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Back to school

Returning to school after a long break can be difficult at the best of times. For some, school is essentially an unpaid, full-time job where they have very little personal freedom and autonomy. Heavily micromanaged jobs are associated with high levels of stress in adults and this is no different for young people [1]. Coupled with a long, enforced absence from school, a global pandemic, and extra restrictions, it is understandable that young people might struggle to return to school. If you are a parent to a child or teenager, here are three strategies you can employ to support their mental health during this stressful transition: 

Be aware of changes in your child 

Most likely, no one knows your child as well as you do. For example, you know whether they are prone to irritability after school, or whether this is a new behaviour triggered by the pandemic. All children are different and display their emotions to different degrees. Some common signs of mental health difficulties include increased sensitivity, anxiety, changes to sleeping or eating habits, tearfulness, negative thoughts, or unexplained physical complaints such as headaches or stomach aches [1]. If you are worried or unsure, contact your doctor or a mental health professional to clarify what are normal and manageable responses. They can help identify which behaviours suggest they may need further evaluation or support.  

Engage in open, respectful, and regular conversations about their feelings.  

Regularly ask your child about how they are feeling [2]. It can be particularly difficult to get teenagers to share their feelings, but it is vital that you consistently make the effort. You can try sharing a few minor concerns you have yourself, such as having to work with an annoying co-worker again or difficulties reading the emotions of others wearing masks. This can prevent conversations from feeling one-sided. It will also help empower your child by showing you care about their view and demonstrate that it is fine and normal to have worries.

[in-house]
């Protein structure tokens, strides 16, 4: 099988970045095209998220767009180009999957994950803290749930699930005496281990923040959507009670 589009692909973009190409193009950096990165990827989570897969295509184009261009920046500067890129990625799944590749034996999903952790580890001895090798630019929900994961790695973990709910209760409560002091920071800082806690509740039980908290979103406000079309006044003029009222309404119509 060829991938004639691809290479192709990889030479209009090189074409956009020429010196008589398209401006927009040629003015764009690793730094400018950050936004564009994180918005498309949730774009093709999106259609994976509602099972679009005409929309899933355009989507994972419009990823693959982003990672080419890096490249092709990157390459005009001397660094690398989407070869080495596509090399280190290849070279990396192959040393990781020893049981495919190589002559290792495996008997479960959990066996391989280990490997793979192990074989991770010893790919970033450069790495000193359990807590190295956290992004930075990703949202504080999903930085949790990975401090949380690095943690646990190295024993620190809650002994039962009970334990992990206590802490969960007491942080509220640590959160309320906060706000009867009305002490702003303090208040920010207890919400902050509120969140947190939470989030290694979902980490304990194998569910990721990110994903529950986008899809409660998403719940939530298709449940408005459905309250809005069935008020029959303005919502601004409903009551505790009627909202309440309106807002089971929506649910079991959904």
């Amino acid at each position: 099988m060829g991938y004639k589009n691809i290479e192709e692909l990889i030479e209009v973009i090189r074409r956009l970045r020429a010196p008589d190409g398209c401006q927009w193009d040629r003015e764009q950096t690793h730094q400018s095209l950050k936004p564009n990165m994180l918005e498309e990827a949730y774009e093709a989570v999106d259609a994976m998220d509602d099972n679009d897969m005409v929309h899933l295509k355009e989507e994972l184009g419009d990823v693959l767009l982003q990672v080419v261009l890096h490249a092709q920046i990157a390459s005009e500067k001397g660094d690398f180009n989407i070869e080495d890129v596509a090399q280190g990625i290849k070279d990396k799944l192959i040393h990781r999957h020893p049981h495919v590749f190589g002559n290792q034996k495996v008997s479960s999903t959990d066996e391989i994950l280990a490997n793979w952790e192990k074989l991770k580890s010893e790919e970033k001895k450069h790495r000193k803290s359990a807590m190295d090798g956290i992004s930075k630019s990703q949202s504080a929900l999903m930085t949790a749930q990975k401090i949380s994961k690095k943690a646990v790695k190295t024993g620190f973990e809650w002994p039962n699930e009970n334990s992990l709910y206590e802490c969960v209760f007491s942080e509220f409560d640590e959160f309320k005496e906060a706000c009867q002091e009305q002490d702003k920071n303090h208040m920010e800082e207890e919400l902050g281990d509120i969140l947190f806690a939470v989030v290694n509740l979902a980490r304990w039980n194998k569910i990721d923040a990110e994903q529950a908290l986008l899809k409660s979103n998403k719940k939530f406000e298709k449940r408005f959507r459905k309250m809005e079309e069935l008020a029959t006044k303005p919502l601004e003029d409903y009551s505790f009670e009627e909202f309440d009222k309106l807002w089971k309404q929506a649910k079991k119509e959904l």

It is also important not to trivialise or dismiss their concerns. Your automatic response to minor issues may be that your own situation is harder, they are not really struggling or that they are complaining over nothing. Keep these types of thoughts to yourself. You are entitled to your opinion but responding in this way can result in them feeling as though they haven’t been heard or understood. It could prevent them from opening up to you in the future. Sometimes it is easy to forget that young people have had less time to develop resilience and healthy coping mechanisms to deal with difficult situations and sudden change. Listen to them without interrupting, paraphrase what they said back to you and let them correct you until they feel you have understood them. Tell them it is completely fine to struggle, everyone does at times and that they can come to you with any emotional difficulties, whether seemingly trivial or otherwise. 

Lead by example  

Demonstrate how you manage your emotions. Something as simple as announcing you’ve had a stressful day so you are going to have a long bath, a jog, or however you (healthily) manage these emotions can help your child to focus on solutions rather than a force they are powerless to. Children learn through observation; if you respond inappropriately to a difficult situation or emotion your child may also adopt similar behaviours in the future.  

Young people benefit from a calm, open environment with regular structure, especially in these uncertain times where it is easy to feel overwhelmed by daily life. Build a schedule that fits in time for unstructured play, mealtimeshomework, and bedtime, so they can form healthy habits and know what to expect from their day [3/4].

Finding support: 

If you believe your child is struggling, the first step is to contact your GP and make them an appointmentYoung Minds also have a dedicated phone line for parents (0808 802 5544). Dorset Mind Your Head also offers many mental health resources, services, and education for young people with mental health difficulties in Dorset – and their parents. Discover more at






Big thanks to Lucy for writing this blog.

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